Last updated Wednesday, 12 September, 2018 02:42:21 PM


High Schools  Secondary Schools



Higher education in Malaysia is divided into two (2) catagories :

(1) Category One :  Non-University Status  : The first is IPTS (Non-University Status) such as Taylor's, Kolej Damansara Utama (KDU) etc. These outfits are authorized to issue internal certificate and diploma qualifications. They are also authorized to conduct franchised degree programmes (e.g., twinning degrees) as well as other external semi-professional and professional qualification (e.g., ACCA etc.).

(2) Category Two :University Status  : The second category is IPTS (University Status). This category can in turn be split as 3-types:

1) Private Universities
2) University Colleges
3) Foreign University Branch Campuses

Both private universities (e.g., MMU, UTP, UNITAR, UTAR etc.) and University Colleges are authorized to award their own degrees and other qualifications. Foreign Branch campuses (e.g., Nottingham University) on the other hand, will award identical degree programmes as the host university.

Hence the main "change", when say, Limkokwing Institute of Creative Technology gets "upgraded" to University Colleges status is that they no longer need to rely on their foreign franchise partners to award degree certificates. They are now licensed to print their own certificates.


What is University Colleges ?

Many new University Colleges appeared recent years in Malaysia. The public may wonder as to what a "university college" mean.

Out of more than 500 private colleges in Malaysia, there are 10 institutions categorized as "University Colleges" (UC). The first University Colleges was Kolej Universiti Teknologi dan Pengurusan Malaysia in 2001, followed by 4 more in 2003 and the rest in 2004 and 2005. These institutions are:

  • Asia Pacific University College of Technology and Innovation (UCTI)
  • Binary University College of Management & Entrepreneurship (BUCME)
  • International University College of Technology Twintech (IUCTT)
  • University College Antarabangsa Sedaya International (UCSI)
  • HELP University College (HUC)
  • Kuala Lumpur Infrastructure University College (KLIUC)
  • Kolej Universiti Islam Antarabangsa Selangor (KISDAR)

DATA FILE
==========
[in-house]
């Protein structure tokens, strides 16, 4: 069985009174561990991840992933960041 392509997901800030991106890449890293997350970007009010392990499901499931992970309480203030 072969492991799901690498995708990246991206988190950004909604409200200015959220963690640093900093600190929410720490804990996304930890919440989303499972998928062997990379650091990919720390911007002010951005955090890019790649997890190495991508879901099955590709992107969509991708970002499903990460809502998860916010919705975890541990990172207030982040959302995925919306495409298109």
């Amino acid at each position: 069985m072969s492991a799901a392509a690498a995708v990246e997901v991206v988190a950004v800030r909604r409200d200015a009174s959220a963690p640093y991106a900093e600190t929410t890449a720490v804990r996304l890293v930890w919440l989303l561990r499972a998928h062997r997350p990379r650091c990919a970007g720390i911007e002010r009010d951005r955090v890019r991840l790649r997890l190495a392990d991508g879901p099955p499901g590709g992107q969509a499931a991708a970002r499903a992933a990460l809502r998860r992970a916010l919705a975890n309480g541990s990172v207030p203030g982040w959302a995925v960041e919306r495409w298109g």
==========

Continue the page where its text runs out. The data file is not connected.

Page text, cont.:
• Sunway University College (SUC)
  • Kolej Universiti Teknologi dan Pengurusan Malaysia (KUTPM)
  • LimKokWing University College of Creative Technology (LUCCT)

Are these University Colleges degrees any good? To be very fair, it would be wrong to generalize the quality of these degree certificates. Like universities, there are bound to be the "good" ones as well as the "bad" ones.

But University Colleges face additional problems and complications from a different dimension which will add "extra" challenges for them to prove their worth and quality.

  • Track Record : While local public universities have a track record to speak of, which means we can quite safely evaluate them, there is no track record of University Colleges for the purposes of evaluation. Students taking the University Colleges option, are to a certain extent taking a risk as there are no hard evidence to judge the quality and outcome of the UC degree programme.

  • Profit motivated : University Colleges are profit motivated. Compared to other private universities such as MMU and UTAR, where profit may not be the main motivating factor in the provision of higher education, profit is a major element of consideration at University Colleges. Many of these University Colleges are owned by large conglomerates such as Sunway, Selangor Properties, L&G, Sapura etc., who are beholden public shareholders who are only interested in the investment returns. Some of the head of these schools are called CEOs.

    And as we all know, excessive focus on profitability and a management focused on short term performance will result in substantially poorer quality of education. A college overly focused on lowering cost will end up with weaker lecturers who are paid less, and poorer facilities. Conversely, if they are overly aggressive in increasing revenue, students of all shapes and sizes (figuratively speaking) will be admitted and awarded degrees.

In addition, if the candidates are seeking to pursue their education overseas after their first degree, their choice of postgraduate universities is likely to be limited as these University Colleges are unlikely to have their degrees recognized out of Malaysia at this time.